fear; as their terror abated, the dread returned that Jesus would yet escape them. His
words, "Eloi, Eloi, lama sabachthani?" they had misinterpreted. With bitter
contempt and scorn they said, "This man calleth for Elias." The last opportunity
to relieve His sufferings they refused. "Let be," they said, "let us see
whether Elias will come to save Him."
The spotless Son of God hung upon the cross, His flesh lacerated with stripes; those hands
so often reached out in blessing, nailed to the wooden bars; those feet so tireless on
ministries of love, spiked to the tree; that royal head pierced by the crown of thorns;
those quivering lips shaped to the cry of woe. And all that He endured--the blood drops
that flowed from His head, His hands, His feet, the agony that racked His frame, and the
unutterable anguish that filled His soul at the hiding of His Father's face--speaks to
each child of humanity, declaring, It is for thee that the Son of God consents to bear
this burden of guilt; for thee He spoils the domain of death, and opens the gates of
Paradise. He who stilled the angry waves and walked the foam-capped billows, who made
devils tremble and disease flee, who opened blind eyes and called forth the dead to
life,--offers Himself upon the cross as a sacrifice, and this from love to thee.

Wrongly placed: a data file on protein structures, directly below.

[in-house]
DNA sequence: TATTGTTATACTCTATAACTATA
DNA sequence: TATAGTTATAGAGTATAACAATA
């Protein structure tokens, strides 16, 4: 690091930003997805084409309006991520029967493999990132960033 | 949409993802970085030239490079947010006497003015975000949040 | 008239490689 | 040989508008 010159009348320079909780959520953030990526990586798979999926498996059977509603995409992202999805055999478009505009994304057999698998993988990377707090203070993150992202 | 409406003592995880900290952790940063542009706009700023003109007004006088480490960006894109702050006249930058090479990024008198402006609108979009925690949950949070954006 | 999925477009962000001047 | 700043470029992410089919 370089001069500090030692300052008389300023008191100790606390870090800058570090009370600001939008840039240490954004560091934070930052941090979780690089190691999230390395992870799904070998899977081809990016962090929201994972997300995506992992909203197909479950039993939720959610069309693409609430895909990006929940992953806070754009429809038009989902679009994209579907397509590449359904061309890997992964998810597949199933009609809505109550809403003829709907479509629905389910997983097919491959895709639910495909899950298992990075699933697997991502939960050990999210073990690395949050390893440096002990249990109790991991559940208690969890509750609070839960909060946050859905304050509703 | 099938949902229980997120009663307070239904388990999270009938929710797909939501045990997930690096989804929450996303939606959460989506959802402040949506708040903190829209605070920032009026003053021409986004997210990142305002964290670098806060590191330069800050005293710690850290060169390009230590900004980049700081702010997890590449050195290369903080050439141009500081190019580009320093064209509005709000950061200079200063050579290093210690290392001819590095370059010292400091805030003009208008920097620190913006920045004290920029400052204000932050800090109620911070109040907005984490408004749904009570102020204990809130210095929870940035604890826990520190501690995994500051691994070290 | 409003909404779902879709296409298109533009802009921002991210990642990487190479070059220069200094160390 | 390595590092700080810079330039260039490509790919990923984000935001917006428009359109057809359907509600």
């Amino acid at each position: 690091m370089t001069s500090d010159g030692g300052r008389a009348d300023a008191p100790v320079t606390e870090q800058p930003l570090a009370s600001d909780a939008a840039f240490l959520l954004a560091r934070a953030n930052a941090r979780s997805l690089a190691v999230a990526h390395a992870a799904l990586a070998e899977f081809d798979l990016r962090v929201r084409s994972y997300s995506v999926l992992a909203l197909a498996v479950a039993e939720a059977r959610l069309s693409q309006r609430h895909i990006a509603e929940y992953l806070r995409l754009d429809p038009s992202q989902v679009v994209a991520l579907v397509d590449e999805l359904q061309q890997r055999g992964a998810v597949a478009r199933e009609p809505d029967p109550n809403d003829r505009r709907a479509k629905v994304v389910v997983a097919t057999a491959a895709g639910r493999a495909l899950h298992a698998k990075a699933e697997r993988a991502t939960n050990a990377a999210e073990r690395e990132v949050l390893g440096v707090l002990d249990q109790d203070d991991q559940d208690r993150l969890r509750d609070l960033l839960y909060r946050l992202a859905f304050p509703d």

He, the Sin Bearer, endures the wrath of divine justice, and for thy sake becomes sin
In silence the beholders watched for the end of the fearful scene. The sun shone forth;
but the cross was still enveloped in darkness. Priests and rulers looked toward Jerusalem;
and lo, the dense cloud had settled over the city and the plains of Judea. The Sun of
Righteousness, the Light of the world, was withdrawing His beams from the once favored
city of Jerusalem. The fierce lightnings of God's wrath were directed against the fated
Suddenly the gloom lifted from the cross, and in clear, trumpetlike tones, that seemed to
resound throughout creation, Jesus cried, "It is finished." "Father, into
Thy hands I commend My spirit." A light encircled the cross, and the face of the
Saviour shone with a glory like the sun. He then bowed His head upon His breast, and died.
Amid the awful darkness, apparently forsaken of God, Christ had drained the last dregs in
the cup of human woe. In those dreadful hours He had relied upon the evidence of His
Father's acceptance heretofore given Him. He was acquainted with the character of His
Father; He understood His justice, His mercy, and His great love. By faith He rested in
Him whom it had ever been His joy to obey. And as in submission He committed Himself to
God, the sense of the loss of His Father's favor was withdrawn. By faith, Christ was